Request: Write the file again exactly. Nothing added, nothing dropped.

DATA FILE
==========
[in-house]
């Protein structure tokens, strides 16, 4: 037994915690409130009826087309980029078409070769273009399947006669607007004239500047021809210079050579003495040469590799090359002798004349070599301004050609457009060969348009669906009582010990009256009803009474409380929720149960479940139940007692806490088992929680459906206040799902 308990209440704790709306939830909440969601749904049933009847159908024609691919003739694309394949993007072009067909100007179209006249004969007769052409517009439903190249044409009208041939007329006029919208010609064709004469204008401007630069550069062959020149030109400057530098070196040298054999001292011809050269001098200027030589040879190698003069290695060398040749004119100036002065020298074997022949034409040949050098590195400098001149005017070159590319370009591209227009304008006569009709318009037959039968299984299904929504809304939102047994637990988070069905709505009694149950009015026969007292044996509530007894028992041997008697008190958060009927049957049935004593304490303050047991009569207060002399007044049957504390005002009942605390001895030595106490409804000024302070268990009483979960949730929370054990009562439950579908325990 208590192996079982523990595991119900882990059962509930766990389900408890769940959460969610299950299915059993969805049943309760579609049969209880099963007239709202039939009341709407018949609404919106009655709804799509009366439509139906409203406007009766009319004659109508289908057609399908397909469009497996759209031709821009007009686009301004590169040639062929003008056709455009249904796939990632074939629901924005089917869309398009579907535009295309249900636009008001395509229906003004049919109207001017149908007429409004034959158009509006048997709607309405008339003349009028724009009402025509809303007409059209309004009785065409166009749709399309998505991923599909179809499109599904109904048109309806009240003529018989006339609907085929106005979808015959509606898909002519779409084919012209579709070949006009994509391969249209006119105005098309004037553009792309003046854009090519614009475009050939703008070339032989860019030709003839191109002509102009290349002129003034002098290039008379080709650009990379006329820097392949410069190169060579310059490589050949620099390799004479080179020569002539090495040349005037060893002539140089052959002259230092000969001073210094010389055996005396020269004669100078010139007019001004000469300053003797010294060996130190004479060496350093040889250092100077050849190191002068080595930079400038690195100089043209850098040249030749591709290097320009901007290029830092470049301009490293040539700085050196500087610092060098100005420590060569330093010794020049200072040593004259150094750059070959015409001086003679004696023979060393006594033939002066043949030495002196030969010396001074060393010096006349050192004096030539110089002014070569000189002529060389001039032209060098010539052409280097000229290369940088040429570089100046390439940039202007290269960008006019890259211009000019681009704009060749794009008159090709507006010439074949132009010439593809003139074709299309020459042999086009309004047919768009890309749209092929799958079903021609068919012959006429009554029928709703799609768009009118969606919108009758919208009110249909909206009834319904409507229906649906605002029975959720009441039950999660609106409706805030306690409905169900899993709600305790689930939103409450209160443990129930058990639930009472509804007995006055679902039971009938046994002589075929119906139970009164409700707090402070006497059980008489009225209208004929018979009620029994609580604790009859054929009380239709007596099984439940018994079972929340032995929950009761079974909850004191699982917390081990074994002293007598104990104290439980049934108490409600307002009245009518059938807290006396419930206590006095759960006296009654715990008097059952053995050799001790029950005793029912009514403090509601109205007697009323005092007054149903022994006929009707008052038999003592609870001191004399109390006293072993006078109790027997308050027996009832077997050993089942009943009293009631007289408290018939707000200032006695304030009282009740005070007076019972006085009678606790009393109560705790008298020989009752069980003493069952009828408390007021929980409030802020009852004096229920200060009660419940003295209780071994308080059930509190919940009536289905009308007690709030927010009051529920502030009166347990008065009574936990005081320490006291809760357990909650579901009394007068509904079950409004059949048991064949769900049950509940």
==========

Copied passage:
[in-house]
């Protein structure tokens, strides 16, 4: 037994915690409130009826087309980029078409070769273009399947006669607007004239500047021809210079050579003495040469590799090359002798004349070599301004050609457009060969348009669906009582010990009256009803009474409380929720149960479940139940007692806490088992929680459906206040799902 308990209440704790709306939830909440969601749904049933009847159908024609691919003739694309394949993007072009067909100007179209006249004969007769052409517009439903190249044409009208041939007329006029919208010609064709004469204008401007630069550069062959020149030109400057530098070196040298054999001292011809050269001098200027030589040879190698003069290695060398040749004119100036002065020298074997022949034409040949050098590195400098001149005017070159590319370009591209227009304008006569009709318009037959039968299984299904929504809304939102047994637990988070069905709505009694149950009015026969007292044996509530007894028992041997008697008190958060009927049957049935004593304490303050047991009569207060002399007044049957504390005002009942605390001895030595106490409804000024302070268990009483979960949730929370054990009562439950579908325990 208590192996079982523990595991119900882990059962509930766990389900408890769940959460969610299950299915059993969805049943309760579609049969209880099963007239709202039939009341709407018949609404919106009655709804799509009366439509139906409203406007009766009319004659109508289908057609399908397909469009497996759209031709821009007009686009301004590169040639062929003008056709455009249904796939990632074939629901924005089917869309398009579907535009295309249900636009008001395509229906003004049919109207001017149908007429409004034959158009509006048997709607309405008339003349009028724009009402025509809303007409059209309004009785065409166009749709399309998505991923599909179809499109599904109904048109309806009240003529018989006339609907085929106005979808015959509606898909002519779409084919012209579709070949006009994509391969249209006119105005098309004037553009792309003046854009090519614009475009050939703008070339032989860019030709003839191109002509102009290349002129003034002098290039008379080709650009990379006329820097392949410069190169060579310059490589050949620099390799004479080179020569002539090495040349005037060893002539140089052959002259230092000969001073210094010389055996005396020269004669100078010139007019001004000469300053003797010294060996130190004479060496350093040889250092100077050849190191002068080595930079400038690195100089043209850098040249030749591709290097320009901007290029830092470049301009490293040539700085050196500087610092060098100005420590060569330093010794020049200072040593004259150094750059070959015409001086003679004696023979060393006594033939002066043949030495002196030969010396001074060393010096006349050192004096030539110089002014070569000189002529060389001039032209060098010539052409280097000229290369940088040429570089100046390439940039202007290269960008006019890259211009000019681009704009060749794009008159090709507006010439074949132009010439593809003139074709299309020459042999086009309004047919768009890309749209092929799958079903021609068919012959006429009554029928709703799609768009009118969606919108009758919208009110249909909206009834319904409507229906649906605002029975959720009441039950999660609106409706805030306690409905169900899993709600305790689930939103409450209160443990129930058990639930009472509804007995006055679902039971009938046994002589075929119906139970009164409700707090402070006497059980008489009225209208004929018979009620029994609580604790009859054929009380239709007596099984439940018994079972929340032995929950009761079974909850004191699982917390081990074994002293007598104990104290439980049934108490409600307002009245009518059938807290006396419930206590006095759960006296009654715990008097059952053995050799001790029950005793029912009514403090509601109205007697009323005092007054149903022994006929009707008052038999003592609870001191004399109390006293072993006078109790027997308050027996009832077997050993089942009943009293009631007289408290018939707000200032006695304030009282009740005070007076019972006085009678606790009393109560705790008298020989009752069980003493069952009828408390007021929980409030802020009852004096229920200060009660419940003295209780071994308080059930509190919940009536289905009308007690709030927010009051529920502030009166347990008065009574936990005081320490006291809760357990909650579901009394007068509904079950409004059949048991064949769900049950509940």